Federal debt and deficit

Can Federal Spending Be Cut?

Featured image Federal revenues are booming, yet deficits are rising again because spending is booming even more. President Trump, unhappy about growing deficits, says he will ask all cabinet officers to find five percent in spending cuts for next year. Sounds like a good proposal, but the linked USA Today story is devoted entirely to ridiculing it. You can’t cut federal spending, the reporters say: Congress spends money, not the president (true); »

Trump Fought the Swamp, and the Swamp Won [with comment by Paul]

Featured image If you are of a certain age, you may remember a song by the Bobby Fuller Four called “I Fought the Law.” It was not one of the top cultural milestones of the 1960s, but it was catchy. The refrain went, “I fought the law, and the law won.” That refrain has been going through my head, in a different form, ever since President Trump signed the omnibus spending bill »

You Can Vote For Conservatism, But You Can’t Get It

Featured image I first made that observation–you can vote for conservatism, but you can’t get it–quite a few years ago. Sadly, it remains true, as exemplified by the $1.3 trillion spending monstrosity that President Trump signed today. How bad is the bill? Rand Paul tweeted in real time as he read the bill–or as much of it as he could read through in the hours available. He produced a number of tweets, »

Trump should veto the omnibus, but not for the reasons he cites [UPDATE, he signed it]

Featured image After signaling to Congress that he supports the omnibus spending bill it was about to pass, President Trump is now threatening to veto the bill. He complains that it does nothing for the DACA population and virtually nothing to build his wall. In my view, these are not good reasons to veto the omnibus. Doing something for the DACA population should not be a priority, and certainly not to the »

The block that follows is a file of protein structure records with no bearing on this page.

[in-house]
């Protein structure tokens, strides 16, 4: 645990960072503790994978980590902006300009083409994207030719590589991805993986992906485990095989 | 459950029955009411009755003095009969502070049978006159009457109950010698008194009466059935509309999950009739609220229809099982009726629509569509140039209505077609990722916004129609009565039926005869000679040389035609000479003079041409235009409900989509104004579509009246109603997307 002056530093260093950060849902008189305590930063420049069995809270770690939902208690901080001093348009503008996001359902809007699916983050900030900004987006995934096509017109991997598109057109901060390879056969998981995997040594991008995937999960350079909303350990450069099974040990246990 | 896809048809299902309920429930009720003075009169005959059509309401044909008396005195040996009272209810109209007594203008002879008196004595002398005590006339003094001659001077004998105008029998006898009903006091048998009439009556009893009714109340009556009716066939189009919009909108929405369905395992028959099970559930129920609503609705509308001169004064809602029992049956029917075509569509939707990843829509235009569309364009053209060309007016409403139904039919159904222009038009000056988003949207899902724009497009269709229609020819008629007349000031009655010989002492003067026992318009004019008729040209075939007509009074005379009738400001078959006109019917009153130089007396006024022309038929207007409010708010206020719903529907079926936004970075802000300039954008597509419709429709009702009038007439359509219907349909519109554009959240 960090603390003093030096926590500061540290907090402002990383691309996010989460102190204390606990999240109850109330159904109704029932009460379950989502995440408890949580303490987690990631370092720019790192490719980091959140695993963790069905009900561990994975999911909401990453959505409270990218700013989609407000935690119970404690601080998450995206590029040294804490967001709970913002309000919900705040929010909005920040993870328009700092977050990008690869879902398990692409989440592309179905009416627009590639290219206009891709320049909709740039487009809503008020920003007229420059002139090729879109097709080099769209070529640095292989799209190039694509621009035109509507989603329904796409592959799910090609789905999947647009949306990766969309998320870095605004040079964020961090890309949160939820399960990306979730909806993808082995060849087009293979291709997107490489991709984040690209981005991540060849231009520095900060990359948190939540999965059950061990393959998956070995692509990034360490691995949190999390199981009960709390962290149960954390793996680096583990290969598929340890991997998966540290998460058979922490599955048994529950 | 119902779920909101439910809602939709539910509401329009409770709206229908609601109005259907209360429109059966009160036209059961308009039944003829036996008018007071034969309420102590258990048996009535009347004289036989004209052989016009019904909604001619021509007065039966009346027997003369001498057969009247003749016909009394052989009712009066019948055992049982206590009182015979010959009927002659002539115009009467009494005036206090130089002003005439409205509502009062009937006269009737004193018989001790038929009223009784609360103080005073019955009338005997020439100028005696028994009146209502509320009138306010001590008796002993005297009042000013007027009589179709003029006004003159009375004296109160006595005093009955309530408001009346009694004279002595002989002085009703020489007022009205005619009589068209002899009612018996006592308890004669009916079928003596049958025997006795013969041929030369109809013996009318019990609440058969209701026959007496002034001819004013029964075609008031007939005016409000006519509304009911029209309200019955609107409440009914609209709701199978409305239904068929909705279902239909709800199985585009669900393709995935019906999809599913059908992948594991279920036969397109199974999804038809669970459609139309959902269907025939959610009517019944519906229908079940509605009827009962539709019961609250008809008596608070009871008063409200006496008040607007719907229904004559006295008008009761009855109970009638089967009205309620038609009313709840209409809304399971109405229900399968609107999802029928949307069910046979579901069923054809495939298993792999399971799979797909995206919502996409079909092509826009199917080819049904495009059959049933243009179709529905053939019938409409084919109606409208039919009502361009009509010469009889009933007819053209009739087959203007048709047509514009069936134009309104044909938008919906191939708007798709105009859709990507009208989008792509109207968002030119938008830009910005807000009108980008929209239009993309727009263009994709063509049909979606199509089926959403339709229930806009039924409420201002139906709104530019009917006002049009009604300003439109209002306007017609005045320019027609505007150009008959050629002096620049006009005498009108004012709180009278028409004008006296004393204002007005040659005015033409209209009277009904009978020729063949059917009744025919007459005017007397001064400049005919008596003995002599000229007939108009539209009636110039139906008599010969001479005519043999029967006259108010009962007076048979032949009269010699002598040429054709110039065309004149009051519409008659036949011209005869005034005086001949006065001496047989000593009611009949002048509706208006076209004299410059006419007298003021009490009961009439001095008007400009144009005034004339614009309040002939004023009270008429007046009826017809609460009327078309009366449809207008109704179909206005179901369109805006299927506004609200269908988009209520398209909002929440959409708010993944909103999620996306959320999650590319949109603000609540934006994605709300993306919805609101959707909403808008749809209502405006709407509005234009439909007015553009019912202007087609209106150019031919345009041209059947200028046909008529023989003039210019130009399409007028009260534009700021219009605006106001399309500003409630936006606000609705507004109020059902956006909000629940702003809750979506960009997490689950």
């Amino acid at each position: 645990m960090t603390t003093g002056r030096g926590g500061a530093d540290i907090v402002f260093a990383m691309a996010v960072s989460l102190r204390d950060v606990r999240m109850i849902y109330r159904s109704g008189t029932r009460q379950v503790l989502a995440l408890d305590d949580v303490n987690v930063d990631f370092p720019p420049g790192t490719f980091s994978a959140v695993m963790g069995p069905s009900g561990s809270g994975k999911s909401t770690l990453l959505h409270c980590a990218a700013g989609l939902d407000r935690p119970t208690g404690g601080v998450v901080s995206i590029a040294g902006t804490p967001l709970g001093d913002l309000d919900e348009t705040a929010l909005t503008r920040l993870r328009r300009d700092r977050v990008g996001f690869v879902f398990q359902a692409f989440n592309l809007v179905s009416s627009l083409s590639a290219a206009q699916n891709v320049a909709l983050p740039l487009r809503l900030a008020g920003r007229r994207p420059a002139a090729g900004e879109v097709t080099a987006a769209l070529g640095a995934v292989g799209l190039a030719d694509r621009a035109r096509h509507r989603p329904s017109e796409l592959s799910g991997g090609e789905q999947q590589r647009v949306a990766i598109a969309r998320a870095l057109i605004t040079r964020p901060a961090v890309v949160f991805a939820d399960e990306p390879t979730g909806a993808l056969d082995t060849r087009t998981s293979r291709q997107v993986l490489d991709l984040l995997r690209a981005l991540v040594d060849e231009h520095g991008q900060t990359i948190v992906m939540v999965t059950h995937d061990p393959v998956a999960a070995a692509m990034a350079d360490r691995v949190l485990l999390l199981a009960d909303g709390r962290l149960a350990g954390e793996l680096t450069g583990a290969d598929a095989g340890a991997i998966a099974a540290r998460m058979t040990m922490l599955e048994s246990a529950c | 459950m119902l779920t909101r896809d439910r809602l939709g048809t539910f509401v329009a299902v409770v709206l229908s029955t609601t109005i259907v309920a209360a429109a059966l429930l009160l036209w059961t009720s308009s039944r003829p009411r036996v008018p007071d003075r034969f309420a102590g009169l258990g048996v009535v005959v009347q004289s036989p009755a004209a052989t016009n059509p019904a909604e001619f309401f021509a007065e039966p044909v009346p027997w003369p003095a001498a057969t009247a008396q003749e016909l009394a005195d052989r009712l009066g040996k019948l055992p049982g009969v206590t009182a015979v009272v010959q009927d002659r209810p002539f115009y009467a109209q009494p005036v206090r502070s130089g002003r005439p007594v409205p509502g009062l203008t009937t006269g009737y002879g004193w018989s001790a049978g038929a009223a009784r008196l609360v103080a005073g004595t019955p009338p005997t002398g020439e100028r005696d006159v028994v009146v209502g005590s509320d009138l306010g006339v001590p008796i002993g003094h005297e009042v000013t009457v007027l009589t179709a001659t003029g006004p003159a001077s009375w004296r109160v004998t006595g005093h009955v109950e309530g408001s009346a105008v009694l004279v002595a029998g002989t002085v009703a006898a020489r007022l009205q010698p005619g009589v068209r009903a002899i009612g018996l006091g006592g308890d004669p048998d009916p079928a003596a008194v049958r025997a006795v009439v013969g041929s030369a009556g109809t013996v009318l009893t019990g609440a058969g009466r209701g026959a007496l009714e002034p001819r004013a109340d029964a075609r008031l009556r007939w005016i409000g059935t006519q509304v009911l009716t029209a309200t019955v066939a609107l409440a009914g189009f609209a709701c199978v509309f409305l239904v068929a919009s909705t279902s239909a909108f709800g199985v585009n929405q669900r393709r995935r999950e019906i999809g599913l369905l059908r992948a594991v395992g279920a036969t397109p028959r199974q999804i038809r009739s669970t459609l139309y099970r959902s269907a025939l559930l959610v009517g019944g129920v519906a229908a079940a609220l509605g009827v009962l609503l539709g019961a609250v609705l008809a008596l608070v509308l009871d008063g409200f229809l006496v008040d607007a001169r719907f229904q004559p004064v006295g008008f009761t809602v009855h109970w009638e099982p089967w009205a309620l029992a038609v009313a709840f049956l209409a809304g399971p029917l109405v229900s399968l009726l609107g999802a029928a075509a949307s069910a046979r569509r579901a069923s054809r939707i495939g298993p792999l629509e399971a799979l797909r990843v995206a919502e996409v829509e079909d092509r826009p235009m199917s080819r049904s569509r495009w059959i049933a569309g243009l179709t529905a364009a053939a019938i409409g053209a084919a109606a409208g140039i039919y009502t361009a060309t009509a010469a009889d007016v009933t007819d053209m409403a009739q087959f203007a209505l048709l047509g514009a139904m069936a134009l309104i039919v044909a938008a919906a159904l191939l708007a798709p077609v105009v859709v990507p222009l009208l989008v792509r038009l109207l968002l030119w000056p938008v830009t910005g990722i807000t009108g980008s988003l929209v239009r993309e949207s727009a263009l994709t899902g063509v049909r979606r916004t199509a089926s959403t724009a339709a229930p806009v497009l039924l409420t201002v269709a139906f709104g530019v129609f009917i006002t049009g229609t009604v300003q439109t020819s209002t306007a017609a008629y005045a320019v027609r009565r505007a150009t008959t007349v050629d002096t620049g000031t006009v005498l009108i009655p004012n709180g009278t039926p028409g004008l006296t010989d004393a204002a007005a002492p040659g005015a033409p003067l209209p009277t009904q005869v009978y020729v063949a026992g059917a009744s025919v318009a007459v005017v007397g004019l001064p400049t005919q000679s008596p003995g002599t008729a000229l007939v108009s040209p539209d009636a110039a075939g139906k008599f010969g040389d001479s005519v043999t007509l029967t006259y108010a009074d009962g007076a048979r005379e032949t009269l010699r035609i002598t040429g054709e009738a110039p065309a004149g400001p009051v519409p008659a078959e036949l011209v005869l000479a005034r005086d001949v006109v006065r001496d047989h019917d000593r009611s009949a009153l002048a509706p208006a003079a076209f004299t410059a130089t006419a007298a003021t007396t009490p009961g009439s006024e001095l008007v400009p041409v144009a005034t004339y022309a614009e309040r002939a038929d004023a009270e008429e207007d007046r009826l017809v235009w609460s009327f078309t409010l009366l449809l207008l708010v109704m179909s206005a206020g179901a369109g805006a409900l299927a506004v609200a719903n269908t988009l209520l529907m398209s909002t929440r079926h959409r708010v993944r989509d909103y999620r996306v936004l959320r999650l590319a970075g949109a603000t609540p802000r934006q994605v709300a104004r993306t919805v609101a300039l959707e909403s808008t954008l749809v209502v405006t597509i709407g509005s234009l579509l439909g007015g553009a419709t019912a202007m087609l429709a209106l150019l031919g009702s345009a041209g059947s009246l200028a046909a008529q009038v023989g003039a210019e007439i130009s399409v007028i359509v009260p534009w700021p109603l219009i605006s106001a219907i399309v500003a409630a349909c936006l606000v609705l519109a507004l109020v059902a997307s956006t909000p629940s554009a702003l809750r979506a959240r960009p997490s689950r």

Congress approves spending bill

Featured image This morning at around 5:30 a.m., the House approved a budget deal that will add hundreds of billions of dollars in federal spending, not just for the military but also for domestic programs. The vote was 240-186. The Senate had already passed the deal by a vote of 71-28 (John McCain did not vote). In both chambers, the dissenters were a mix of hard core leftists who objected to not »

Another problem with the spending deal

Featured image The editors of National Review point to a problem with the spending deal that I hadn’t considered: it may end the chance for a conservative legislative achievement in 2018. Here’s why: A two-year spending deal means Republicans probably won’t go to the trouble of passing a formal budget for 2019. That would mean no chance for a so-called reconciliation process that could allow them to enact meaningful legislation with only »

McConnell puts big government freight train back on track

Featured image Skepticism is always in order on the substance of any agreement between Senate Republicans and Senate Democrats, especially if the subject is spending. When it comes to the spending deal Mitch McConnell and Chuck Schumer reached, skepticism should probably give way to alarm. The deal raises spending caps on discretionary spending by nearly $300 billion over two years. According to Tom Schatz, president of Citizens Against Government Waste, this means »

The “Government Shutdown” Fraud

Featured image The press is starting to beat the usual drums about the horror of a possible “government shutdown” Friday night if Congress can’t pass a budget or a stopgap spending bill. This does seems slightly unusual in that Republicans control both Congress and the executive branch, so what is there to fight about, unlike previous showdowns that pitted a Republican Congress against a Democratic president. I guess the Senate needs some »

Tax Cuts and Liberal Hysteria